Friday, March 8, 2013
This is the strangest reaction I've ever seen to economic data! Instead of stocks staging a rally, the market has sold off instead. Is it because, in this bizarro world in which bad news is good news because the Fed will continue to supply infinite easy money, or because the jobs created were mostly part-time or people taking multiple jobs, I don't know! But the market has sold off to the flat-line. Perhaps we will see a rally once we reach yesterday's close. Strange world in which up is down, and down is up.
Thursday, March 7, 2013
Wednesday, March 6, 2013
Tuesday, March 5, 2013
Monday, March 4, 2013
Richard Yamarone of Bloomberg TV summarizes:
"In recent weeks C-suite executives in the Bloomberg Orange Book have increasingly cited real disposable personal incomes as a concern. In fact, over the last couple of weeks, no fewer than a dozen consumer related companies made mention of the deterioration in incomes as a risk to business and performances.
"Spending on discretionary items has softened in recent months. Four of our ‘Fab Five’ spending barometers fell or were unchanged in January from December. Comments from the Bloomberg Orange Book suggest further deterioration ahead."
More news weighing down stocks:
"... the Shanghai Stock Exchange Property Index slumped by a whopping 9.3%, the steepest drop since June 2008, and pushing it down to -11% for the year. The weakness also spread to the broader market, with the Composite closing down 3.65% the biggest drop in months, and now just barely positive, at +0.2%, year to date...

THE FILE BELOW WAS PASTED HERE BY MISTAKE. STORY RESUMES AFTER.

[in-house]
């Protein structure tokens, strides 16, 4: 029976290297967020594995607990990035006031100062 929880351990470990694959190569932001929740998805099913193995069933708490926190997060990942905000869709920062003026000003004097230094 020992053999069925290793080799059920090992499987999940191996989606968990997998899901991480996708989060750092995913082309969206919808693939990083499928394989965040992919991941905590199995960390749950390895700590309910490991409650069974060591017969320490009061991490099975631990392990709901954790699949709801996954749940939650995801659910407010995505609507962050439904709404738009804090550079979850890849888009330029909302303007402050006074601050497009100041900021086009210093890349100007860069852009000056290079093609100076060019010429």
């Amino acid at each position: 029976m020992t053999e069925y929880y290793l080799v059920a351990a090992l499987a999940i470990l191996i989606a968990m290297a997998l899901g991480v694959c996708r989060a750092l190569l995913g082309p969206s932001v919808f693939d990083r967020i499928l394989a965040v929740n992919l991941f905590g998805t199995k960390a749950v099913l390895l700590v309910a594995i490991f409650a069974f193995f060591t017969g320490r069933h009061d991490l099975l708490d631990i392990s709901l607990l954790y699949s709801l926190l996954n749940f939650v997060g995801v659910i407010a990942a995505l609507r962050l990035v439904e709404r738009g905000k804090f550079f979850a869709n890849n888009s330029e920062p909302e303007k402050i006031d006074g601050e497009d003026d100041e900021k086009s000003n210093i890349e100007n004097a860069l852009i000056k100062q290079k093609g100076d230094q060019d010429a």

"...a few hours ago Dagong downgraded Japan from A+ to A, with a negative outlook.
"Among other things, Dagong said the Abe administration’s economic policies would 'critically exacerbate the fiscal situation and cannot solve the entrenched problems constraining national wealth creation capability', that Abe's policies will 'critically exacerbate the fiscal situation and cannot solve the entrenched problems constraining national wealth creation capability' and that 'the economy will remain in a "prolonged slump" causing the risk of sovereign credit crisis to rise.'"
And from Societe Generale:
"Asian stock markets started the week on a sour note, reacting to news of additional measures in mainland China to restrain real estate prices. This was arguably also the main factor driving down the Australian dollar, although the economic news reports this morning were also weak. The main exception to stock market weakness was Japan, where stocks are trading firmer despite a fractionally stronger yen. The relative stability of the yen is noteworthy, given that the proposed new BoJ governor, Mr Kuroda, reiterated in his confirmation hearing his strongly dovish bias, arguing for accelerated and broadened asset purchases.